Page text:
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When the Grownup World is too much for me

by Michel Schwartz 2 years ago in humanity
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Can't get enough of this video

As a child, I often dreamt of being rescued by Ponch of Chips, treated by Hawkeye of MASH, befriended by Bo of Dukes of Hazards. These gentle, sometimes compassionate characters were calming to my subconscious.

When Rudy Huxtable, Cindy Brady and Arnold Jackson grew into what the writers thought were no longer cute as a button bodies, along came Olivia, Oliver and Sam, respectively.

There’s something to be said about our soft spot for intergenerational connection. Memes show cute things children do. We cheer on the good, kind guys in movies and on TV. In times of crisis, we are devastated by the bad behavior of celebrities who portray such pureness on the screen.

I never heard of Andy Grammer or the song “Don’t Give Up on Me” before I saw the attached video on a friend’s Facebook feed. Since the first time I hit play, though, I found a calm in the experience. When I’m having a bad day or fed up with real life, I play this video and a warm comfort eases my soul.

Andy Grammar singing Don’t Give Up on Me with a group of talented and animated children has all the elements of love: the optimism and engagement of children, the true presence in the experience for Andy Grammer, the words that reflect a concept of tenacity, and the melody that stays in your head for hours after you hear it.

Every time “Don’t Give Up on Me” comes on the radio or television, whether on the Voice or American Idol, or as background for an experience the characters are going through, I sing. My voice is certainly not the Voice-worthy, but this song always hypes me up.

The kids seem to be enjoying every minute of the experience. I try to look for the child who is hiding in the distance, mouthing the words and holding back tears like my shy self used to when performing “Oh Chanukah” to an auditorium of intimidating, distracted parents. Can’t find a one. The videographer is panning over all the kids equally, yet, still, no sign of a kid who looks like they should be featured on an after-school special. Granted, there are some hams: like the long-haired girl in the front who puts up her dukes and the little boy with his tee shirt swimming down to his midthigh who gets up and opens his arms to the audience. Try as I might, I cannot find any introversion seeping out in sight. And not a tone-deaf note among them. They sing in perfect harmony.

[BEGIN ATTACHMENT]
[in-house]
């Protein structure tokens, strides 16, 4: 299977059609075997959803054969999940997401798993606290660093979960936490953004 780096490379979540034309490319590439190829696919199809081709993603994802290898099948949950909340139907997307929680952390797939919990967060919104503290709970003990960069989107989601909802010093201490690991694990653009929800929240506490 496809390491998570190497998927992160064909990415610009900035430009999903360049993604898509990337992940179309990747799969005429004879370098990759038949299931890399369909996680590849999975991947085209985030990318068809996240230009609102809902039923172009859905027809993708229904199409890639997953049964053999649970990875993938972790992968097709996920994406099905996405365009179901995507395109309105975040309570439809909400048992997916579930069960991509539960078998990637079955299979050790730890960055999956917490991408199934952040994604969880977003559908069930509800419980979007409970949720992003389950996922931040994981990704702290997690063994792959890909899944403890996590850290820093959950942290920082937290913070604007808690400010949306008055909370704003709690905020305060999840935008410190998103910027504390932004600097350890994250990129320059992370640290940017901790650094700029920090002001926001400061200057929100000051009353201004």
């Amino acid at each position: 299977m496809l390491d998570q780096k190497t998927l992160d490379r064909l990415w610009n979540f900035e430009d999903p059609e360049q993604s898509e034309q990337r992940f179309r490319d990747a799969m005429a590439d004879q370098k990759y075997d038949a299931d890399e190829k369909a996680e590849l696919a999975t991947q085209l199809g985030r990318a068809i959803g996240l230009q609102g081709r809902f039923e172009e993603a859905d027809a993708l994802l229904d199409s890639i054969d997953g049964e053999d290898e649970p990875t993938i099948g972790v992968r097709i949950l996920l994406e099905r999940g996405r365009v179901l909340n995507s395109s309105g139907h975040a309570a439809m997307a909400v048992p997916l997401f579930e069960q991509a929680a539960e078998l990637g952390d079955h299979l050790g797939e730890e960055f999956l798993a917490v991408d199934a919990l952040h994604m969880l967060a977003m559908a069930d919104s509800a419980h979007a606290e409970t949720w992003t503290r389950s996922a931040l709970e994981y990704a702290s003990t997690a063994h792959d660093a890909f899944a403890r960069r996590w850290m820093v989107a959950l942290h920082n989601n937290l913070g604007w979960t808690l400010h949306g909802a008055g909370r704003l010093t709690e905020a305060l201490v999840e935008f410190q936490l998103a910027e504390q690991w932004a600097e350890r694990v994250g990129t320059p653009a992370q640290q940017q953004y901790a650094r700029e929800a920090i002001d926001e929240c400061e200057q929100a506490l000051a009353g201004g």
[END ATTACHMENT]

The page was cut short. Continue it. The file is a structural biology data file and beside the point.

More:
In the video, Andy Grammer relishes in every single note, feeling each syllable and swaying to the mood. At the end, he even tearfully exclaims that it is his favorite day.

Here are some play-pressing opportunities when it comes to this video:

1) Feeling unappreciated at work.

2) Being stood up.

3) Waiting for test results from a doctor.

4) Being told that you aren’t good enough, strong enough, lovable enough, smart enough, or pretty enough.

5) Facing a judgmental friend, relative, co-worker, employer, human being, pet or Higher Power – real or perceived.

6) Can’t sleep because you are ruminating over the stupid things you said or did during the day.

7) Sucked into the bipolar vortex of social media

8) Isolated from human contact and can’t get a hold of anyone.

9) Paralyzed with depression, anxiety, hopelessness, fear, malaise, or overwhelm.

Angst is real. In a world when we are bombarded with technological terrorism, sound bytes, headlines, and clickbait, we all need a go to, a box of in case of emergency break glass tools, a Linus blanket. For me, I find comfort in the purity of a gentle man, singing a simple song with what Whitney Houston used to refer as “the future.”

When we are looking out a window from our tower of adulthood, it’s good to see a scene of genuine joy.

humanity

About the author

Michel Schwartz

My current day job is working in a service department of a large non-profit. My education is in journalism. My passion is bringing a voice to the community. Every experience I've had brought me to here: a contributing microcosm of society.

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